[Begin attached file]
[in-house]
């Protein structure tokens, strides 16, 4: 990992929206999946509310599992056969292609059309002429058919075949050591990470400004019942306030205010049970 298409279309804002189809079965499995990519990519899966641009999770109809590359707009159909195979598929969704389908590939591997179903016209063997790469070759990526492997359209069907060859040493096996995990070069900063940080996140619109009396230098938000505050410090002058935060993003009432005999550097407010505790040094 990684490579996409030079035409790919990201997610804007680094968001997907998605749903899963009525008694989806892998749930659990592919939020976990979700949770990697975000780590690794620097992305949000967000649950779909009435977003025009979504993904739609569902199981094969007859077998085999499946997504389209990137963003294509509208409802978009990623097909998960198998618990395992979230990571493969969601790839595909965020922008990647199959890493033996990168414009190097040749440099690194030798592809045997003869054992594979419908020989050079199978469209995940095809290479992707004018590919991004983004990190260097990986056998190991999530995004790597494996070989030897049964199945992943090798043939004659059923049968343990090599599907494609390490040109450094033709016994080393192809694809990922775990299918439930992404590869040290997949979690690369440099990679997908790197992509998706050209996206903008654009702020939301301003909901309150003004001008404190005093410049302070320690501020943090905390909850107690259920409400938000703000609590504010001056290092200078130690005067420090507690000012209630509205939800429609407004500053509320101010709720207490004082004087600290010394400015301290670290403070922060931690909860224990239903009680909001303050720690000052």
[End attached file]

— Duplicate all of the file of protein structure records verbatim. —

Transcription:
[in-house]
């Protein structure tokens, strides 16, 4: 990992929206999946509310599992056969292609059309002429058919075949050591990470400004019942306030205010049970 298409279309804002189809079965499995990519990519899966641009999770109809590359707009159909195979598929969704389908590939591997179903016209063997790469070759990526492997359209069907060859040493096996995990070069900063940080996140619109009396230098938000505050410090002058935060993003009432005999550097407010505790040094 990684490579996409030079035409790919990201997610804007680094968001997907998605749903899963009525008694989806892998749930659990592919939020976990979700949770990697975000780590690794620097992305949000967000649950779909009435977003025009979504993904739609569902199981094969007859077998085999499946997504389209990137963003294509509208409802978009990623097909998960198998618990395992979230990571493969969601790839595909965020922008990647199959890493033996990168414009190097040749440099690194030798592809045997003869054992594979419908020989050079199978469209995940095809290479992707004018590919991004983004990190260097990986056998190991999530995004790597494996070989030897049964199945992943090798043939004659059923049968343990090599599907494609390490040109450094033709016994080393192809694809990922775990299918439930992404590869040290997949979690690369440099990679997908790197992509998706050209996206903008654009702020939301301003909901309150003004001008404190005093410049302070320690501020943090905390909850107690259920409400938000703000609590504010001056290092200078130690005067420090507690000012209630509205939800429609407004500053509320101010709720207490004082004087600290010394400015301290670290403070922060931690909860224990239903009680909001303050720690000052």